(9) How significant is the assumption that regardless of the strategic logic for American involvement, we will likely remain because an attack on the United States emanating from Afghanistan would be a disaster for any incumbent president’s political standing? In other words, must we plan to remain in Afghanistan because of strategic risks or understandable domestic political risks?
Oh boy – the strawmen just keeep on comin’. While we’re at it, how about this: “How significant is the assumption, shared by many in the United States and Europe, that the Taliban are the personification of evil? In other words, must we plan to remain in Afghanistan because of theological considerations?”
(10) How significant is the fact that the “big three” — Osama bin Laden, Ayman al-Zawahiri, and Mullah Omar — remain at large and that an American withdrawal from Afghanistan might allow them to return? If all three were to die, would that change the calculus about American interests in Afghanistan?
You mean if by some miracle a Predator would get them all at once? Okay, supposing it did happen, I’m sure it would be a devastating blow to both the Taliban and al-Qaeda. However, in the more likely event of all three dying in the space of, say, a year, I really don’t think it would make that much of a dent to the motivations of those left behind. And I don’t see how it would change the calculus about American interests in Afghanistan. After all, the idea according to the White Paper is to deny the jihadis a sanctuary, not just to effect a change in their leadership, right? However, knowing the mounting political pressure Obama faces over this war, the death of the “big three” might very well provide the U.S. the excuse it has been looking for to extricate itself from that godawful mess called Afghanistan.
By all accounts, Finel’s is a keen strategic intellect, and his blog is among the finest around. But his “10 questions” betray a surprisingly poor command of Central and South Asian history. And for a man who has suggested that should the Taliban return to power, the West should — wait for it — “credibly communicate our commitment to again remove them from power if they in any way tolerate the establishment of anti-American terrorist networks on their soil”, he is awfully quick to call other people’s writing inane. I mean, who’s daydreaming here? In a convoluted but widely syndicated rebuttal of an argument Josh Foust and I have made – namely, that Afghanistan as a failed state would destabilise a region with two nuclear powers, and that this should be a factor in the West’s strategic considerations – Finel conveniently forgets that no one has suggested this is the only rationale for a foreign military presence in Afghanistan but merely a facet, albeit an important one, of the larger picture.
There is an even more fundamental flaw in Finel’s thinking (and that of his fellow “realists”, including Marc Lynch and Stephen Walt): using anti-war arguments to advocate withdrawal. While these arguments – aid and assistance from afar instead of hands-on reconstruction inside the country; targeted killing of the enemy’s top echelon instead of boots on the ground, etc. – might make a reasonable case against an invasion, they make little sense in a case for pulling out. For example, one could easily oppose the U.S. invasion of Iraq by arguing that the Iraqis themselves would take care of Saddam in due course; but once the war started and the forces of sectarian and ethnic hatred were unleashed, only naifs and retards cynics continued to advocate a swift departure and “letting Iraqis handle things”. Similarly, “losing face” or “damaging one’s image” might be ridiculous arguments for attacking a country, but to dismiss them out of hand as arguments against withdrawal, as Lynch has done, shows an alarming lack of understanding for the dynamics of armed conflict. To withdraw 100,000 troops (and, consequently, most civilian personnel) from a country after nine years of international effort, without resolving the conflict in any way or even agreeing on an end state, carries its own set of enormous problems, none of which Finel et al. address. By invading a country you become part of the equation, and like it or not, things won’t just go back to how they were if you suddenly decide to bring the troops home. There is a reason it’s called a footprint: if you pull the boot out carelessly, a vacuum will form, and the departing power will have little control over who or what fills it.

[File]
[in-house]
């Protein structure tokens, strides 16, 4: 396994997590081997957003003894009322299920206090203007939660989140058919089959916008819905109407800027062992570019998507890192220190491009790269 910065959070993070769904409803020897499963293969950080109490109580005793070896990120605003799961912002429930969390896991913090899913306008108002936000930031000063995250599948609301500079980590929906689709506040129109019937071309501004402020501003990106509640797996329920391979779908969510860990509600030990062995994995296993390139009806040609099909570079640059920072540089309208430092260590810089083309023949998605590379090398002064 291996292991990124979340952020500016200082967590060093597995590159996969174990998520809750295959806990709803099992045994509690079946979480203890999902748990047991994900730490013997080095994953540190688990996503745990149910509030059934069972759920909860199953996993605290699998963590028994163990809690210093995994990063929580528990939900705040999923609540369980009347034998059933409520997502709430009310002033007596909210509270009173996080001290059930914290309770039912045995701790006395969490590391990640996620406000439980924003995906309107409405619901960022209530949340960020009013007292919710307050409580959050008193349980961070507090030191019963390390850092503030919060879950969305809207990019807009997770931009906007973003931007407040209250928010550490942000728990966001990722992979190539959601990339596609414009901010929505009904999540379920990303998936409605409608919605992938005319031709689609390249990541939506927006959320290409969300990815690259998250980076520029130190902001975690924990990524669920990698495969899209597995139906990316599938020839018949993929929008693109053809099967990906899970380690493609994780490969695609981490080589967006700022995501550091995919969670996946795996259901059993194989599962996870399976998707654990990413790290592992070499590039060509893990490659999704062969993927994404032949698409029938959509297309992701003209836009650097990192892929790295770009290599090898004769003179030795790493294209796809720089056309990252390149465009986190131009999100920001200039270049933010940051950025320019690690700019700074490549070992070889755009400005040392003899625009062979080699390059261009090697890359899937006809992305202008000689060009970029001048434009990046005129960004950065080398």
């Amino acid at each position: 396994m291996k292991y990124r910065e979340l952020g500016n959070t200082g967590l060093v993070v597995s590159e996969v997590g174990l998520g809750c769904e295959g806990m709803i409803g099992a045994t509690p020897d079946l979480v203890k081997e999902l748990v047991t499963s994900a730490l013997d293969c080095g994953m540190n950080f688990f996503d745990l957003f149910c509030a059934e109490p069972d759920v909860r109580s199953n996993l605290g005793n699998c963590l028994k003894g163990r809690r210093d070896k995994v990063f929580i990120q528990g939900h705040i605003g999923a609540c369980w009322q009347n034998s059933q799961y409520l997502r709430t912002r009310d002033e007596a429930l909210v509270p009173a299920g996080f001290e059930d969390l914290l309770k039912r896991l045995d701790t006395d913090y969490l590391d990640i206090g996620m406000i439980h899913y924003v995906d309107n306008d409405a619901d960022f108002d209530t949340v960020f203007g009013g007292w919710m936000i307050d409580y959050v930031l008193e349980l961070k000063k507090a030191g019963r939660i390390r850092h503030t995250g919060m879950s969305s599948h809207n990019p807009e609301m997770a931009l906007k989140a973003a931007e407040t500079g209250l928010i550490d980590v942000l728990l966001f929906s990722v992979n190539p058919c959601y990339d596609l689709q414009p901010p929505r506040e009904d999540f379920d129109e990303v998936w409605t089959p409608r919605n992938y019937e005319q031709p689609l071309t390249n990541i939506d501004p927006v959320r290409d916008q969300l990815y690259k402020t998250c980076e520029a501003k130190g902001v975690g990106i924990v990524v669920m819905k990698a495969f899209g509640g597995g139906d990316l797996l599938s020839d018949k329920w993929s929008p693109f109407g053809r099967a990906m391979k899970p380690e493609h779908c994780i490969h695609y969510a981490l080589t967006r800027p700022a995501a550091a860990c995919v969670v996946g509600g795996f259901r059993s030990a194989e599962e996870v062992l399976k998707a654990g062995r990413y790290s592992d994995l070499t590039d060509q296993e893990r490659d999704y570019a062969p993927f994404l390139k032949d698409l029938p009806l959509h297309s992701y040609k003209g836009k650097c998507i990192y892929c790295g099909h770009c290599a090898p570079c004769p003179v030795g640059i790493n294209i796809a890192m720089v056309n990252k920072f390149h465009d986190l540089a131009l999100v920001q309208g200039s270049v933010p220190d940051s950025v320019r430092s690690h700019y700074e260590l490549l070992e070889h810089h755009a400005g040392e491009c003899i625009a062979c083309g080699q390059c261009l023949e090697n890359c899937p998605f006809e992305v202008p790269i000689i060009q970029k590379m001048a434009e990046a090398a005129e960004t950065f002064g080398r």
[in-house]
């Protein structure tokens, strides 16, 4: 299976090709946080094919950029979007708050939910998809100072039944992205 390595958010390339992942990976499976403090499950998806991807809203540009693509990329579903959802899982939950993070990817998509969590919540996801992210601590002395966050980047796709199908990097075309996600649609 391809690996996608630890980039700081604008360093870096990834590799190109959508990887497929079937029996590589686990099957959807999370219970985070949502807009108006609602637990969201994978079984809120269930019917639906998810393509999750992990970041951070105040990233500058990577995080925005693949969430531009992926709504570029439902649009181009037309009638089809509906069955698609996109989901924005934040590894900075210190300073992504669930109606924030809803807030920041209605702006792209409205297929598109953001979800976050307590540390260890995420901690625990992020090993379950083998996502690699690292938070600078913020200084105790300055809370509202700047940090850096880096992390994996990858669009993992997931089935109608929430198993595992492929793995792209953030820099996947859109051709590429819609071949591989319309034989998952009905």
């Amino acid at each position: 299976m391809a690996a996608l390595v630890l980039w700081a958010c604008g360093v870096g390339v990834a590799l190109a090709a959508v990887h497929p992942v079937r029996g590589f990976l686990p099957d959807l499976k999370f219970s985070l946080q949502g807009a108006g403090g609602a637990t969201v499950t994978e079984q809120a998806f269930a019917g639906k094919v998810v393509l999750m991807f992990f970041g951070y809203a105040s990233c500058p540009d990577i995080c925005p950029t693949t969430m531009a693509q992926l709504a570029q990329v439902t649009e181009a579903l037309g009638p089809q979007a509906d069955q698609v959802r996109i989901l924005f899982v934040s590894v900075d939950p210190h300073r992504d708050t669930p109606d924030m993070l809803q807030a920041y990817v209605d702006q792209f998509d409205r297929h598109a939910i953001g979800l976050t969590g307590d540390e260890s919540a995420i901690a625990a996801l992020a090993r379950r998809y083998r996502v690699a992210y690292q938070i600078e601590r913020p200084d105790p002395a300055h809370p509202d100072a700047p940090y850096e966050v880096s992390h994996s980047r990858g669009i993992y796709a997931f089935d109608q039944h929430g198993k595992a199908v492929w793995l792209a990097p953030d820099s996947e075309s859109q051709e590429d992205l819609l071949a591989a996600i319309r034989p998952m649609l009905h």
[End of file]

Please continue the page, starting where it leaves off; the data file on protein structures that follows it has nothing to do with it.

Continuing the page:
This is why I don’t like these military interventions: sooner or later, the international community becomes obsessed with some other thing and loses interest, and some dork guy will say it’s okay to leave now because nothing bad will happen, and he will be joined by other dorks guys, all of whom eagerly supported the war when it was still “good”, until finally, facing elections and shrinking budgets, the leaders who took us there decide it’s time to cut and run, and no one will be listening to the expert sitting in the corner puffing on his pipe and muttering that the next catastrophe is already in the making.
[UPDATE: I have emailed the following note to Bernard Finel:
since I don’t seem to be able to log in to your blog, I wonder if you could kindly post the following as a comment:
First of all, apologies for the naifs, retards and dorks. I am unfortunately prone to this, while at the same time eagerly pointing out ad hominems when other people use them — admittedly not a very admirable personality trait.
As for my use of the words ‘inane’ and ‘ridiculous’, they were meant as humorous references to your own characterisation of some of my blog posts and those of Josh Foust.
But again, I shouldn’t take my exasperation out on someone who is actually trying to build a civilised argument as opposed to just spewing paranoid accusations as some do.
Regarding the strawmen, you have a point: I tackled your questions in the larger context of ISAF, not just the American debate. The mistake was mine, though I have to wonder why you would want to restrict the discussion to what is, after all, just one contributing country. Sure, the U.S. contribution has been sizeable, but Afghanistan is by no means solely America’s war. I would also like to point out that until 2007, the U.S. military presence in Afghanistan and, in fact, interest in the country was negligible given your vast resources and the importance of this theatre. I think this fact gets easily lost in the debate: has the U.S. contribution to Afghanistan since 2001 actually been adequate?
You’re correct in saying that my arguments are mostly just assertions. But so are yours. This is the nature of the debate — we’re not talking about what is, but what will or might be, if this or that happens. All we can do is extrapolate and hope for the best.
From my point of view, the bottom line regarding Western military interventions in third world countries is this: Either leave them be, or prepare to finish what you started. There’s no middle ground.